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Would it be "a (incorrect) report" or "an (incorrect) report?"

marked as duplicate by sumelic, tchrist Jan 28 at 4:59

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  • The choice between "a" and "an" is not strictly grammar. – Hot Licks Jan 28 at 3:17
  • As I understand it, it's a matter of how you pronounce the phrase. If you pronounce it as report or ncorrect report, then it's a (incorrect) report. If you pronounce it as incorrect report all proper-like, then it's an (incorrect) report. – Ed Grimm Jan 28 at 3:43
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Strictly speaking, it should be neither version of your sentence. The following answer also applies to every use of parentheses in a sentence, not just your specific use case.

From The Punctuation Guide:

Parentheses (always used in pairs) allow a writer to provide additional information. The parenthetical material might be a single word, a fragment, or multiple complete sentences.

Whatever the material inside the parentheses, it must not be grammatically integral to the surrounding sentence. If it is, the sentence must be recast. This is an easy mistake to avoid. Simply read your sentence without the parenthetical content. If it makes sense, the parentheses are acceptable; if it doesn’t, the punctuation must be altered.

      Correct: The president (and his assistant) traveled by private jet.

      Incorrect: The president (and his assistant) were expected to arrive by 10:00 a.m.

In the above example, the determination is made by writing the sentence without the parenthetical information:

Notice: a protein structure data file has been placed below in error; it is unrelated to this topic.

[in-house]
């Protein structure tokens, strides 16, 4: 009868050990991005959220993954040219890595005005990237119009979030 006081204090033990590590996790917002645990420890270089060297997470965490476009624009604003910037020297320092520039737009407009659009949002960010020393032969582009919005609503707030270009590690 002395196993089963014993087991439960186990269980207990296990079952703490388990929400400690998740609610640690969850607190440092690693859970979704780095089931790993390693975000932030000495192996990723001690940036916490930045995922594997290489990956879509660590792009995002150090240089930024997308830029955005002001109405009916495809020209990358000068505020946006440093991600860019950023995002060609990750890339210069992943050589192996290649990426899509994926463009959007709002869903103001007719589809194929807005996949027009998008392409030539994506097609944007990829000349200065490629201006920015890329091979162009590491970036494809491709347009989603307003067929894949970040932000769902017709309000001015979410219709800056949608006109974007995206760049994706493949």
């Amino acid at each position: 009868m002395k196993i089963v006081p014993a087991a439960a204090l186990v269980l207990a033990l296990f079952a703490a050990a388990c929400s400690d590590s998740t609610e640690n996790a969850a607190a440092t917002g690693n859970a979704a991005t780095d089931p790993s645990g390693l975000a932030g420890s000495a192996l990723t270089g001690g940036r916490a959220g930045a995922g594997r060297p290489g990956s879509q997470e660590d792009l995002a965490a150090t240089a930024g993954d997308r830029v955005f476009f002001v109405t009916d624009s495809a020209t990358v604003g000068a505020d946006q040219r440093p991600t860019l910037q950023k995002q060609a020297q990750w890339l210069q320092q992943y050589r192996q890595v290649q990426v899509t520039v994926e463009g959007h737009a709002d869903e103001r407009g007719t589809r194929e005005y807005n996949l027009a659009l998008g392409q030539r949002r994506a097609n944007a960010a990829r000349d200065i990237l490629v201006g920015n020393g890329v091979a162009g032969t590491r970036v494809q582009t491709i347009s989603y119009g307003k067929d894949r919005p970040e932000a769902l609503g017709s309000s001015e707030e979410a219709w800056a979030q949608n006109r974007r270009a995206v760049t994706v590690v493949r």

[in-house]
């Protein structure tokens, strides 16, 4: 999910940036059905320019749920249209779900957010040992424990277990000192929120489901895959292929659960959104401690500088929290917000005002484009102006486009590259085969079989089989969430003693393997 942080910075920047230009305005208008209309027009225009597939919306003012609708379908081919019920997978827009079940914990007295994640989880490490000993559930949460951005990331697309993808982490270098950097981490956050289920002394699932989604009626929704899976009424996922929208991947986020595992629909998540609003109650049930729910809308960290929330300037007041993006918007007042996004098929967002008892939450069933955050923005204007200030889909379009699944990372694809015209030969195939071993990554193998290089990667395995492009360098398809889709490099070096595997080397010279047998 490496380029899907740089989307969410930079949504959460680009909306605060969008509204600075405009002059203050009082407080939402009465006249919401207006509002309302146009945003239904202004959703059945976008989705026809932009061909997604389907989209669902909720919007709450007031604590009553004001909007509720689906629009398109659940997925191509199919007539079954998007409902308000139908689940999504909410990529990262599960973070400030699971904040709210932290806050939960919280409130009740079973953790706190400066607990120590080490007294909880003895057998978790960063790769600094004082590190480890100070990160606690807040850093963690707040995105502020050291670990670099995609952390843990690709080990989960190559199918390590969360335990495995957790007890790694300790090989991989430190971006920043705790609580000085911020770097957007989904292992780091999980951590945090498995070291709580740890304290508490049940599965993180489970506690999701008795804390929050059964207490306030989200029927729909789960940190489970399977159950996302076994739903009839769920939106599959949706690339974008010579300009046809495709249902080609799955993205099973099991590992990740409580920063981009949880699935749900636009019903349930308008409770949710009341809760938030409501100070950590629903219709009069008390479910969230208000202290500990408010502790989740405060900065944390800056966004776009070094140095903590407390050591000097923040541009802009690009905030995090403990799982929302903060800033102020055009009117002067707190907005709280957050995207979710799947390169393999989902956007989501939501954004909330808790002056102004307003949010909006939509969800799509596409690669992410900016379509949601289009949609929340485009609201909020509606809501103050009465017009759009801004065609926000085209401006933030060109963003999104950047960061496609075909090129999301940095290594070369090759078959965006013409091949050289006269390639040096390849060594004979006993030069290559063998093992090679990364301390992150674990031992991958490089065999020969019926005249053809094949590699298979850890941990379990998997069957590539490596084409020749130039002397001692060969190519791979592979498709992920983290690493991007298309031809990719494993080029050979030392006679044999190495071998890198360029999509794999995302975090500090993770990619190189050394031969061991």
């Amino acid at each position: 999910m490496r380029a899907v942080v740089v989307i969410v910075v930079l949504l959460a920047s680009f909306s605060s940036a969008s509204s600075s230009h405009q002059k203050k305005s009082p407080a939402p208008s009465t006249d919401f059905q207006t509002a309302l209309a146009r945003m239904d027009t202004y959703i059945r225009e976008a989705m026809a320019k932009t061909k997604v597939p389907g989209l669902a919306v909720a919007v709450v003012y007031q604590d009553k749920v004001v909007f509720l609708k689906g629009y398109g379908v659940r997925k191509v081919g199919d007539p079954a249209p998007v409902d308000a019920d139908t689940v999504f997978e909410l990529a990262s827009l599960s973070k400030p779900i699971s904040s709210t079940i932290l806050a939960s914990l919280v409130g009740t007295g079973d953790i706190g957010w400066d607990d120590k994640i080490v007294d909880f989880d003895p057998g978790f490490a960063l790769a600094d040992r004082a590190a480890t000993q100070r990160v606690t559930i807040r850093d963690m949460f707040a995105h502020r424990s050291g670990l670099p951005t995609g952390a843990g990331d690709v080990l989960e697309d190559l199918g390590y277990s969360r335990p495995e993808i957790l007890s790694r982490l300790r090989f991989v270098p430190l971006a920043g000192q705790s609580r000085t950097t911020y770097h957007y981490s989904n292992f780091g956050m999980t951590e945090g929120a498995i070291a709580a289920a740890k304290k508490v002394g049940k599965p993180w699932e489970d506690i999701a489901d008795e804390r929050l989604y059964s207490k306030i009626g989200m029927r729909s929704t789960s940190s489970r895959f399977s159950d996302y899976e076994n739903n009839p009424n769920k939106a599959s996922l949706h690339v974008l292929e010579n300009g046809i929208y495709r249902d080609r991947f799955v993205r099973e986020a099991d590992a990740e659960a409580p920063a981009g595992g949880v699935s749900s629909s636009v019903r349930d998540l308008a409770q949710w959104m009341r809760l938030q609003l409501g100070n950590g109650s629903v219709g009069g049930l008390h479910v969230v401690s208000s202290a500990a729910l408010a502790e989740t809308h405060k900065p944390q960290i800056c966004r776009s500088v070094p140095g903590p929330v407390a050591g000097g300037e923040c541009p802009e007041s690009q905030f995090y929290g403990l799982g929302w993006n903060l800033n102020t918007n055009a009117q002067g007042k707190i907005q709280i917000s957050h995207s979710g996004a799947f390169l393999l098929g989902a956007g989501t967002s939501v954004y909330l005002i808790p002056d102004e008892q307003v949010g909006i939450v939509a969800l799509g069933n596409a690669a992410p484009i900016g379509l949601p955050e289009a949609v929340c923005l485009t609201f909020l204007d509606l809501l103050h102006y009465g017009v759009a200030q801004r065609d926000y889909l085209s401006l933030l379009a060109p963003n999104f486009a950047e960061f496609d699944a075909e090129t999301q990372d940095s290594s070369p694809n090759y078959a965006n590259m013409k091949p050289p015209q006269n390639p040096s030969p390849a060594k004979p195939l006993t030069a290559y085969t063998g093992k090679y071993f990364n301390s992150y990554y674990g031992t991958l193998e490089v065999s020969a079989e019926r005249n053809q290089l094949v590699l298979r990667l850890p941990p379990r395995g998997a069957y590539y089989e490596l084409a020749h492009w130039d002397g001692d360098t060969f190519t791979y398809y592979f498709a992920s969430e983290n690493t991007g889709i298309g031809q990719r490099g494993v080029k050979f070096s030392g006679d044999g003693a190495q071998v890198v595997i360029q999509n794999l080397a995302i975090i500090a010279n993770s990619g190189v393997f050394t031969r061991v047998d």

✔ The president traveled by private jet.
✘ The president were expected to arrive by 10:00 a.m.


The same is said by The Chicago Manual of Style (17th ed.), 6.95 (emphasis mine):

Parentheses—stronger than a comma and similar to the dash—are used to set off material from the surrounding text. Like dashes but unlike commas, parentheses can set off text that has no grammatical relationship to the rest of the sentence.


From the Government of Canada's TERMIUM Plus:

Parentheses should not alter the flow of the sentence in which they are inserted; the rest of the sentence should make sense if the parenthetic element is removed. The following is incorrect:

She had to forfeit her acting appointment (not to mention her bilingualism bonus) and she got no sympathy on either count.

In the above example, the determination is made by writing the sentence without the parenthetical information:

✘ She had to forfeit her acting appointment and she got no sympathy on either count.


From Oxford Dictionaries (emphasis mine):

Round brackets (also called parentheses, especially in American English) are mainly used to separate off information that isn’t essential to the meaning of the rest of the sentence. If you removed the bracketed material the sentence would still make perfectly good sense.


Now let's look at your sentence without the parenthetical information:

✔ a report
✘ an report

However, it's not as simple as that. If remove the parentheses but leave the word they enclose—as you would actually read the sentence—you get this:

✘ a incorrect report
✔ an incorrect report

This leaves us with one version being grammatical but sounding completely wrong and another version that sounds okay but is actually ungrammatical.


In this case, as per quote from The Punctuation Guide, "the sentence must be recast."

You could use something like one of these variations:

a (mostly incorrect) report
a (mistaken) report
a report (that is incorrect)

That is, assuming you want to use parentheses at all. In this particular example, without any further context or explanation, there doesn't seem to be a good reason for them in the first place.

  • Someone apparently flagged this post for "length and content"—I just wonder how much longer it needs to be or how much more content it needs to have. – Robusto Jan 28 at 20:39
  • @Robusto I must have been rushing out the door when I wrote it. I apologize for being so terse. I'll try to write more next time. ;) – Jason Bassford Jan 28 at 20:43

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